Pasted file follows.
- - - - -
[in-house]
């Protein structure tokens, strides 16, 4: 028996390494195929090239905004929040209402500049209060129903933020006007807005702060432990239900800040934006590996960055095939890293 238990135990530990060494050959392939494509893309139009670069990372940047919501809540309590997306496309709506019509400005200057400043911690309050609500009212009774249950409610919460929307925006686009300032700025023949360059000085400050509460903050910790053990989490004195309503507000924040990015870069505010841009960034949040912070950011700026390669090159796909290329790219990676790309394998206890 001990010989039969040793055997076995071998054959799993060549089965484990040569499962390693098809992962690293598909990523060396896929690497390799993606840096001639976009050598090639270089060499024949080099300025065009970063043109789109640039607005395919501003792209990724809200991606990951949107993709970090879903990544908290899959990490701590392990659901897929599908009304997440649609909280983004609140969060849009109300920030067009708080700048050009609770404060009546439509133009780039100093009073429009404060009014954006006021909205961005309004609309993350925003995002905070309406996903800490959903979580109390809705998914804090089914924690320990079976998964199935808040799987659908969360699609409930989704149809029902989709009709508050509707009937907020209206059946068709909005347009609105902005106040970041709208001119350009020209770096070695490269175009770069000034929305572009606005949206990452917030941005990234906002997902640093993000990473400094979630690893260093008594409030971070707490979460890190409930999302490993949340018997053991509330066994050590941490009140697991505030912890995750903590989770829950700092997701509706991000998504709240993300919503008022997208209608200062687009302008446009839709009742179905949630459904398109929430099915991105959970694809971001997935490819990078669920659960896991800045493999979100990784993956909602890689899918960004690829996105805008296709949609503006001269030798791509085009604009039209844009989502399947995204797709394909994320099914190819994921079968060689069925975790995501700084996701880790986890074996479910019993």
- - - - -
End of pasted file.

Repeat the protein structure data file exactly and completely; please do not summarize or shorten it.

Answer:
[in-house]
């Protein structure tokens, strides 16, 4: 028996390494195929090239905004929040209402500049209060129903933020006007807005702060432990239900800040934006590996960055095939890293 238990135990530990060494050959392939494509893309139009670069990372940047919501809540309590997306496309709506019509400005200057400043911690309050609500009212009774249950409610919460929307925006686009300032700025023949360059000085400050509460903050910790053990989490004195309503507000924040990015870069505010841009960034949040912070950011700026390669090159796909290329790219990676790309394998206890 001990010989039969040793055997076995071998054959799993060549089965484990040569499962390693098809992962690293598909990523060396896929690497390799993606840096001639976009050598090639270089060499024949080099300025065009970063043109789109640039607005395919501003792209990724809200991606990951949107993709970090879903990544908290899959990490701590392990659901897929599908009304997440649609909280983004609140969060849009109300920030067009708080700048050009609770404060009546439509133009780039100093009073429009404060009014954006006021909205961005309004609309993350925003995002905070309406996903800490959903979580109390809705998914804090089914924690320990079976998964199935808040799987659908969360699609409930989704149809029902989709009709508050509707009937907020209206059946068709909005347009609105902005106040970041709208001119350009020209770096070695490269175009770069000034929305572009606005949206990452917030941005990234906002997902640093993000990473400094979630690893260093008594409030971070707490979460890190409930999302490993949340018997053991509330066994050590941490009140697991505030912890995750903590989770829950700092997701509706991000998504709240993300919503008022997208209608200062687009302008446009839709009742179905949630459904398109929430099915991105959970694809971001997935490819990078669920659960896991800045493999979100990784993956909602890689899918960004690829996105805008296709949609503006001269030798791509085009604009039209844009989502399947995204797709394909994320099914190819994921079968060689069925975790995501700084996701880790986890074996479910019993």